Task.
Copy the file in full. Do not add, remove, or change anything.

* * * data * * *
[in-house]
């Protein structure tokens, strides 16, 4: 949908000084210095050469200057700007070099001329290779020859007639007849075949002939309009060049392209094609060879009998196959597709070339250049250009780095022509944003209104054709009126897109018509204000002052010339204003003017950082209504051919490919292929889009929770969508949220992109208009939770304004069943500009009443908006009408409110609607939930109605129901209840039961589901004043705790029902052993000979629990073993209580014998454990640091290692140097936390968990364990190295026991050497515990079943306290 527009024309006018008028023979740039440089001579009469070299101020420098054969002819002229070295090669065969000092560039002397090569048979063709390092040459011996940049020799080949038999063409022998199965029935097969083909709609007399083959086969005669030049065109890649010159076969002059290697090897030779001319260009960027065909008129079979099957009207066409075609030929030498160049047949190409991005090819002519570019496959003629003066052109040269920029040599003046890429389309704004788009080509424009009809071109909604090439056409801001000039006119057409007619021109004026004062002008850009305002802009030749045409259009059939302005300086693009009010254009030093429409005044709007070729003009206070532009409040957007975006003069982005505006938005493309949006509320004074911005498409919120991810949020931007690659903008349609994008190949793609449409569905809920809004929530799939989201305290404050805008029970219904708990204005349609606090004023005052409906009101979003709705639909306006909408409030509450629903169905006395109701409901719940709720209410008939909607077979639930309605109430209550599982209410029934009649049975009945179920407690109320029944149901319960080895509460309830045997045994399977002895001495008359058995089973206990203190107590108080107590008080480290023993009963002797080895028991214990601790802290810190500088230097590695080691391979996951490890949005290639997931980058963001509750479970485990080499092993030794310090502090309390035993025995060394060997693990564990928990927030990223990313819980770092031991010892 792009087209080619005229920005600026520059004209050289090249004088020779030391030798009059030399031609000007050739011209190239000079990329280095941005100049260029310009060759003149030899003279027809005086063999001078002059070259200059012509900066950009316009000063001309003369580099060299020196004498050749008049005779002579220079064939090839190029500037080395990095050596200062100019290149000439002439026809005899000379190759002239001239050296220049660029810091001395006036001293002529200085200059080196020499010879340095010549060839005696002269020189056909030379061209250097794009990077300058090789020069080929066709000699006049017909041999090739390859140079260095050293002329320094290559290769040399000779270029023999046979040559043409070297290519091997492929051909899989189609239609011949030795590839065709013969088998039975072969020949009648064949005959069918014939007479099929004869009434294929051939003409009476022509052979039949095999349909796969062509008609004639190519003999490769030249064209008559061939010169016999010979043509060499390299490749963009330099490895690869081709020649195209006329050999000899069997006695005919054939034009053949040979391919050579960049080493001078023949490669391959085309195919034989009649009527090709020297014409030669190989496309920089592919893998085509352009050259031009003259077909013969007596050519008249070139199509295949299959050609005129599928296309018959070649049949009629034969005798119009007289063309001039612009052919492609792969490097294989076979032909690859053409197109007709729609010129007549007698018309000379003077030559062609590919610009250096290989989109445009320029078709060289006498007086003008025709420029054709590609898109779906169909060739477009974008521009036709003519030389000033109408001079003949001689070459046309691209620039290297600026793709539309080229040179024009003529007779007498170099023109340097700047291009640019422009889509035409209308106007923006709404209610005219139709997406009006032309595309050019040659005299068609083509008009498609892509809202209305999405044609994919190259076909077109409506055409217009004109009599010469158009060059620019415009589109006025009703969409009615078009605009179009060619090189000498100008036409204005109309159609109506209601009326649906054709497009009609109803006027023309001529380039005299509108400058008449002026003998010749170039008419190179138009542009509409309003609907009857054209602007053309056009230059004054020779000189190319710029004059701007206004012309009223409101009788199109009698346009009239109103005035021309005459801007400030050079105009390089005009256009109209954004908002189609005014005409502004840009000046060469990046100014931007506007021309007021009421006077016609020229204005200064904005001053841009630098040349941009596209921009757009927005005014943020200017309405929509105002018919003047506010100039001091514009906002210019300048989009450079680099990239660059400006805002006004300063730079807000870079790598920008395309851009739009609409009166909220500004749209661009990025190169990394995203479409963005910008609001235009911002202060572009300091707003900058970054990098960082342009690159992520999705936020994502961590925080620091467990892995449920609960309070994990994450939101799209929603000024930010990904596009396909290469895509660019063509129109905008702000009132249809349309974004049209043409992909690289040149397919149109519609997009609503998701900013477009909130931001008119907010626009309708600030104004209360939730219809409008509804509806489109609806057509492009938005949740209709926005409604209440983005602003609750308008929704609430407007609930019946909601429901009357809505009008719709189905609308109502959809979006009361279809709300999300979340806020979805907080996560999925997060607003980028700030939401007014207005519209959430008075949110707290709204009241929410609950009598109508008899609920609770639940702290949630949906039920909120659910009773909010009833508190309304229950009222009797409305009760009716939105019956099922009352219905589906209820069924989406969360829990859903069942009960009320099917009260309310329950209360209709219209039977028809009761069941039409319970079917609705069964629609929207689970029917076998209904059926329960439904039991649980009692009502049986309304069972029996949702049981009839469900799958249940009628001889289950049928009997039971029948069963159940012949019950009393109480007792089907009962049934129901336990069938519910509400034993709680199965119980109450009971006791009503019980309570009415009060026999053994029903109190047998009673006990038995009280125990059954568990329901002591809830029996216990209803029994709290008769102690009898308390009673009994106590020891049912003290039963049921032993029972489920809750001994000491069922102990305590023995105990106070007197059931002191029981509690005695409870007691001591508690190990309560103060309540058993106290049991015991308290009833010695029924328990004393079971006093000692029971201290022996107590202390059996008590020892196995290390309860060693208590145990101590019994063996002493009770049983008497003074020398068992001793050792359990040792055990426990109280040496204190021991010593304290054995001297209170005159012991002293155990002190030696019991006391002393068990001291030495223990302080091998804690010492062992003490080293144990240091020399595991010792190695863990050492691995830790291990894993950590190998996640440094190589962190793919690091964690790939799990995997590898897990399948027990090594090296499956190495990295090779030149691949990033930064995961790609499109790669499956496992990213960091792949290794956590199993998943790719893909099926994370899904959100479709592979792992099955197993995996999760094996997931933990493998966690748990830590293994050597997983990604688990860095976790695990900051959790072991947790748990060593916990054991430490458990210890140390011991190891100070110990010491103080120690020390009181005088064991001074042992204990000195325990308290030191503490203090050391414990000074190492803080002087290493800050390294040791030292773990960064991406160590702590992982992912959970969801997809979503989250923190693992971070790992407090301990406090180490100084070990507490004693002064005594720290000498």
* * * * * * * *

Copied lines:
[in-house]
């Protein structure tokens, strides 16, 4: 949908000084210095050469200057700007070099001329290779020859007639007849075949002939309009060049392209094609060879009998196959597709070339250049250009780095022509944003209104054709009126897109018509204000002052010339204003003017950082209504051919490919292929889009929770969508949220992109208009939770304004069943500009009443908006009408409110609607939930109605129901209840039961589901004043705790029902052993000979629990073993209580014998454990640091290692140097936390968990364990190295026991050497515990079943306290 527009024309006018008028023979740039440089001579009469070299101020420098054969002819002229070295090669065969000092560039002397090569048979063709390092040459011996940049020799080949038999063409022998199965029935097969083909709609007399083959086969005669030049065109890649010159076969002059290697090897030779001319260009960027065909008129079979099957009207066409075609030929030498160049047949190409991005090819002519570019496959003629003066052109040269920029040599003046890429389309704004788009080509424009009809071109909604090439056409801001000039006119057409007619021109004026004062002008850009305002802009030749045409259009059939302005300086693009009010254009030093429409005044709007070729003009206070532009409040957007975006003069982005505006938005493309949006509320004074911005498409919120991810949020931007690659903008349609994008190949793609449409569905809920809004929530799939989201305290404050805008029970219904708990204005349609606090004023005052409906009101979003709705639909306006909408409030509450629903169905006395109701409901719940709720209410008939909607077979639930309605109430209550599982209410029934009649049975009945179920407690109320029944149901319960080895509460309830045997045994399977002895001495008359058995089973206990203190107590108080107590008080480290023993009963002797080895028991214990601790802290810190500088230097590695080691391979996951490890949005290639997931980058963001509750479970485990080499092993030794310090502090309390035993025995060394060997693990564990928990927030990223990313819980770092031991010892 792009087209080619005229920005600026520059004209050289090249004088020779030391030798009059030399031609000007050739011209190239000079990329280095941005100049260029310009060759003149030899003279027809005086063999001078002059070259200059012509900066950009316009000063001309003369580099060299020196004498050749008049005779002579220079064939090839190029500037080395990095050596200062100019290149000439002439026809005899000379190759002239001239050296220049660029810091001395006036001293002529200085200059080196020499010879340095010549060839005696002269020189056909030379061209250097794009990077300058090789020069080929066709000699006049017909041999090739390859140079260095050293002329320094290559290769040399000779270029023999046979040559043409070297290519091997492929051909899989189609239609011949030795590839065709013969088998039975072969020949009648064949005959069918014939007479099929004869009434294929051939003409009476022509052979039949095999349909796969062509008609004639190519003999490769030249064209008559061939010169016999010979043509060499390299490749963009330099490895690869081709020649195209006329050999000899069997006695005919054939034009053949040979391919050579960049080493001078023949490669391959085309195919034989009649009527090709020297014409030669190989496309920089592919893998085509352009050259031009003259077909013969007596050519008249070139199509295949299959050609005129599928296309018959070649049949009629034969005798119009007289063309001039612009052919492609792969490097294989076979032909690859053409197109007709729609010129007549007698018309000379003077030559062609590919610009250096290989989109445009320029078709060289006498007086003008025709420029054709590609898109779906169909060739477009974008521009036709003519030389000033109408001079003949001689070459046309691209620039290297600026793709539309080229040179024009003529007779007498170099023109340097700047291009640019422009889509035409209308106007923006709404209610005219139709997406009006032309595309050019040659005299068609083509008009498609892509809202209305999405044609994919190259076909077109409506055409217009004109009599010469158009060059620019415009589109006025009703969409009615078009605009179009060619090189000498100008036409204005109309159609109506209601009326649906054709497009009609109803006027023309001529380039005299509108400058008449002026003998010749170039008419190179138009542009509409309003609907009857054209602007053309056009230059004054020779000189190319710029004059701007206004012309009223409101009788199109009698346009009239109103005035021309005459801007400030050079105009390089005009256009109209954004908002189609005014005409502004840009000046060469990046100014931007506007021309007021009421006077016609020229204005200064904005001053841009630098040349941009596209921009757009927005005014943020200017309405929509105002018919003047506010100039001091514009906002210019300048989009450079680099990239660059400006805002006004300063730079807000870079790598920008395309851009739009609409009166909220500004749209661009990025190169990394995203479409963005910008609001235009911002202060572009300091707003900058970054990098960082342009690159992520999705936020994502961590925080620091467990892995449920609960309070994990994450939101799209929603000024930010990904596009396909290469895509660019063509129109905008702000009132249809349309974004049209043409992909690289040149397919149109519609997009609503998701900013477009909130931001008119907010626009309708600030104004209360939730219809409008509804509806489109609806057509492009938005949740209709926005409604209440983005602003609750308008929704609430407007609930019946909601429901009357809505009008719709189905609308109502959809979006009361279809709300999300979340806020979805907080996560999925997060607003980028700030939401007014207005519209959430008075949110707290709204009241929410609950009598109508008899609920609770639940702290949630949906039920909120659910009773909010009833508190309304229950009222009797409305009760009716939105019956099922009352219905589906209820069924989406969360829990859903069942009960009320099917009260309310329950209360209709219209039977028809009761069941039409319970079917609705069964629609929207689970029917076998209904059926329960439904039991649980009692009502049986309304069972029996949702049981009839469900799958249940009628001889289950049928009997039971029948069963159940012949019950009393109480007792089907009962049934129901336990069938519910509400034993709680199965119980109450009971006791009503019980309570009415009060026999053994029903109190047998009673006990038995009280125990059954568990329901002591809830029996216990209803029994709290008769102690009898308390009673009994106590020891049912003290039963049921032993029972489920809750001994000491069922102990305590023995105990106070007197059931002191029981509690005695409870007691001591508690190990309560103060309540058993106290049991015991308290009833010695029924328990004393079971006093000692029971201290022996107590202390059996008590020892196995290390309860060693208590145990101590019994063996002493009770049983008497003074020398068992001793050792359990040792055990426990109280040496204190021991010593304290054995001297209170005159012991002293155990002190030696019991006391002393068990001291030495223990302080091998804690010492062992003490080293144990240091020399595991010792190695863990050492691995830790291990894993950590190998996640440094190589962190793919690091964690790939799990995997590898897990399948027990090594090296499956190495990295090779030149691949990033930064995961790609499109790669499956496992990213960091792949290794956590199993998943790719893909099926994370899904959100479709592979792992099955197993995996999760094996997931933990493998966690748990830590293994050597997983990604688990860095976790695990900051959790072991947790748990060593916990054991430490458990210890140390011991190891100070110990010491103080120690020390009181005088064991001074042992204990000195325990308290030191503490203090050391414990000074190492803080002087290493800050390294040791030292773990960064991406160590702590992982992912959970969801997809979503989250923190693992971070790992407090301990406090180490100084070990507490004693002064005594720290000498």